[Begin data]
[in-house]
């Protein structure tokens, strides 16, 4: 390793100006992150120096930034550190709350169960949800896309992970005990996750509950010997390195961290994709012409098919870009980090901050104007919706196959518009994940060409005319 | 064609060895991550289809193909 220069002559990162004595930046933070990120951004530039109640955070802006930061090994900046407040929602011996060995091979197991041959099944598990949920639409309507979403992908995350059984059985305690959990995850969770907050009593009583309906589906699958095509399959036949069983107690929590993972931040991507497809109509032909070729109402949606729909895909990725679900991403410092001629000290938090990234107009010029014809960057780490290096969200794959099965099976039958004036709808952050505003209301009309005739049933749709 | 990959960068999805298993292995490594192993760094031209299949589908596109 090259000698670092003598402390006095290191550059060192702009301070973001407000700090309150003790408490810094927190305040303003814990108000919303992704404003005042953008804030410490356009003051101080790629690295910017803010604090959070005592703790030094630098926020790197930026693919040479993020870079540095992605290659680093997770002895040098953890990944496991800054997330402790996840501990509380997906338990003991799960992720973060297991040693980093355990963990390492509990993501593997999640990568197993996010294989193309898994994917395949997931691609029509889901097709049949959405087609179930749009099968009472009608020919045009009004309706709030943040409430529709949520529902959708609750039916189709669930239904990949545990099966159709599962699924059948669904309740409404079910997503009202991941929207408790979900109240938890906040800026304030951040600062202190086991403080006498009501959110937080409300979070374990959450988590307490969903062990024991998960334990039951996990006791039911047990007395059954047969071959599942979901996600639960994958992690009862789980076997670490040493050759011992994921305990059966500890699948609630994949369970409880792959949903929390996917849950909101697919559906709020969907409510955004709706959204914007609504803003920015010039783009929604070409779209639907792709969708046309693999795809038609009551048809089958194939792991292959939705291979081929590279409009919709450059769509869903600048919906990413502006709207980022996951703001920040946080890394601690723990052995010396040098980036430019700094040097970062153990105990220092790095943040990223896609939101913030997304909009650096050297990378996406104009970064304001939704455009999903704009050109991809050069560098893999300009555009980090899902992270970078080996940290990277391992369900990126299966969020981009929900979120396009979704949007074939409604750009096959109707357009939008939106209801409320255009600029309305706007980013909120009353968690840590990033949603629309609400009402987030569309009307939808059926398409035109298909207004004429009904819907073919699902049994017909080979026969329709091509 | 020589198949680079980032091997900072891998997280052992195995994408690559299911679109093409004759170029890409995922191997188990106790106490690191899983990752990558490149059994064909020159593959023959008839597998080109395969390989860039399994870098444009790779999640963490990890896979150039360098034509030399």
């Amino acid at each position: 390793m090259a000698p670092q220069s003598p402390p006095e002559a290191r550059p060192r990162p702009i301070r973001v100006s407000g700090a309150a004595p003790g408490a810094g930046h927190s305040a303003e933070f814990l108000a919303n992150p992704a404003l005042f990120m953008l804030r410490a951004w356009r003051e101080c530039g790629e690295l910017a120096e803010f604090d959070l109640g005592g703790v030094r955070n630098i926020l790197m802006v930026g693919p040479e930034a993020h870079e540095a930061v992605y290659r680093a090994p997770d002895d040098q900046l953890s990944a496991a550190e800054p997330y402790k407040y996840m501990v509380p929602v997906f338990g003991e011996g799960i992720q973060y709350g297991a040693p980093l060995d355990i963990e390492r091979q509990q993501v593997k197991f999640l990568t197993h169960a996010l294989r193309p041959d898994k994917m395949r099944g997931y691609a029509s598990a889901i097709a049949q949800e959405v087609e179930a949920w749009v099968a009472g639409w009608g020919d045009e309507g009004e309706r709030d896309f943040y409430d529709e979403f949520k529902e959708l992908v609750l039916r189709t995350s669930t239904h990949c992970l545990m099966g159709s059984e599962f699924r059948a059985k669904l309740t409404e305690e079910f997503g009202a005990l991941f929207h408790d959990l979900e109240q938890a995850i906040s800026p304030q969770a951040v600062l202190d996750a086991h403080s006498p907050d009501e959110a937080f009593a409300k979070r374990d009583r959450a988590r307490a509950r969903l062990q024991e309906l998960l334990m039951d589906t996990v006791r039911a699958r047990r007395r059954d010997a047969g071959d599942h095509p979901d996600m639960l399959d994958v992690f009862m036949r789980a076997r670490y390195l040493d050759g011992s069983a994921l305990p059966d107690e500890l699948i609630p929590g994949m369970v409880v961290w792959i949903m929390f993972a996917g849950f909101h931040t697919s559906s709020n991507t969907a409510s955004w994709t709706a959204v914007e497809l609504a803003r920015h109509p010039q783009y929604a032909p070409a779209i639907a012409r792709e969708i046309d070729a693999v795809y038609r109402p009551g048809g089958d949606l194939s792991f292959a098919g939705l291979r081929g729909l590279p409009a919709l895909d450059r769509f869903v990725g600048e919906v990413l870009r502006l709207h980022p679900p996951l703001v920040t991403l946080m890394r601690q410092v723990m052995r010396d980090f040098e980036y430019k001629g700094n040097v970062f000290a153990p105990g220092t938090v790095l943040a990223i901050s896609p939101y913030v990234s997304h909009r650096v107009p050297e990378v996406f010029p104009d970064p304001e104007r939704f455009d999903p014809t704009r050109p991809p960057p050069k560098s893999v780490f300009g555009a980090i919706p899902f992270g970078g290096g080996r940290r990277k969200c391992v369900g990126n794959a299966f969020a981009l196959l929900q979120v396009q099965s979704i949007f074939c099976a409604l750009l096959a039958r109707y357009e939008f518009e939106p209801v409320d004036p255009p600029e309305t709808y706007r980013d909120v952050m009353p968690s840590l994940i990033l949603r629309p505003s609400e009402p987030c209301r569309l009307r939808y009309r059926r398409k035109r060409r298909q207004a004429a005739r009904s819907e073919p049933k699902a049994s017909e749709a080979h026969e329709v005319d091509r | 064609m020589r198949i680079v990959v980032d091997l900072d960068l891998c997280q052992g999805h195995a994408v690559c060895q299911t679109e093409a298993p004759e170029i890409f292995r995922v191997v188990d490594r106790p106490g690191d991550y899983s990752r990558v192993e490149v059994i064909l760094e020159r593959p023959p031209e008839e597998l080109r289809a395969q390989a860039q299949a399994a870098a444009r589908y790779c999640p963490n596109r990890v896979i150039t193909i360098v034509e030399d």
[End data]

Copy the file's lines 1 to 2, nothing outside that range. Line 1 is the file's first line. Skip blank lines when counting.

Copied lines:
[in-house]
């Protein structure tokens, strides 16, 4: 390793100006992150120096930034550190709350169960949800896309992970005990996750509950010997390195961290994709012409098919870009980090901050104007919706196959518009994940060409005319 | 064609060895991550289809193909 220069002559990162004595930046933070990120951004530039109640955070802006930061090994900046407040929602011996060995091979197991041959099944598990949920639409309507979403992908995350059984059985305690959990995850969770907050009593009583309906589906699958095509399959036949069983107690929590993972931040991507497809109509032909070729109402949606729909895909990725679900991403410092001629000290938090990234107009010029014809960057780490290096969200794959099965099976039958004036709808952050505003209301009309005739049933749709 | 990959960068999805298993292995490594192993760094031209299949589908596109 090259000698670092003598402390006095290191550059060192702009301070973001407000700090309150003790408490810094927190305040303003814990108000919303992704404003005042953008804030410490356009003051101080790629690295910017803010604090959070005592703790030094630098926020790197930026693919040479993020870079540095992605290659680093997770002895040098953890990944496991800054997330402790996840501990509380997906338990003991799960992720973060297991040693980093355990963990390492509990993501593997999640990568197993996010294989193309898994994917395949997931691609029509889901097709049949959405087609179930749009099968009472009608020919045009009004309706709030943040409430529709949520529902959708609750039916189709669930239904990949545990099966159709599962699924059948669904309740409404079910997503009202991941929207408790979900109240938890906040800026304030951040600062202190086991403080006498009501959110937080409300979070374990959450988590307490969903062990024991998960334990039951996990006791039911047990007395059954047969071959599942979901996600639960994958992690009862789980076997670490040493050759011992994921305990059966500890699948609630994949369970409880792959949903929390996917849950909101697919559906709020969907409510955004709706959204914007609504803003920015010039783009929604070409779209639907792709969708046309693999795809038609009551048809089958194939792991292959939705291979081929590279409009919709450059769509869903600048919906990413502006709207980022996951703001920040946080890394601690723990052995010396040098980036430019700094040097970062153990105990220092790095943040990223896609939101913030997304909009650096050297990378996406104009970064304001939704455009999903704009050109991809050069560098893999300009555009980090899902992270970078080996940290990277391992369900990126299966969020981009929900979120396009979704949007074939409604750009096959109707357009939008939106209801409320255009600029309305706007980013909120009353968690840590990033949603629309609400009402987030569309009307939808059926398409035109298909207004004429009904819907073919699902049994017909080979026969329709091509 | 020589198949680079980032091997900072891998997280052992195995994408690559299911679109093409004759170029890409995922191997188990106790106490690191899983990752990558490149059994064909020159593959023959008839597998080109395969390989860039399994870098444009790779999640963490990890896979150039360098034509030399």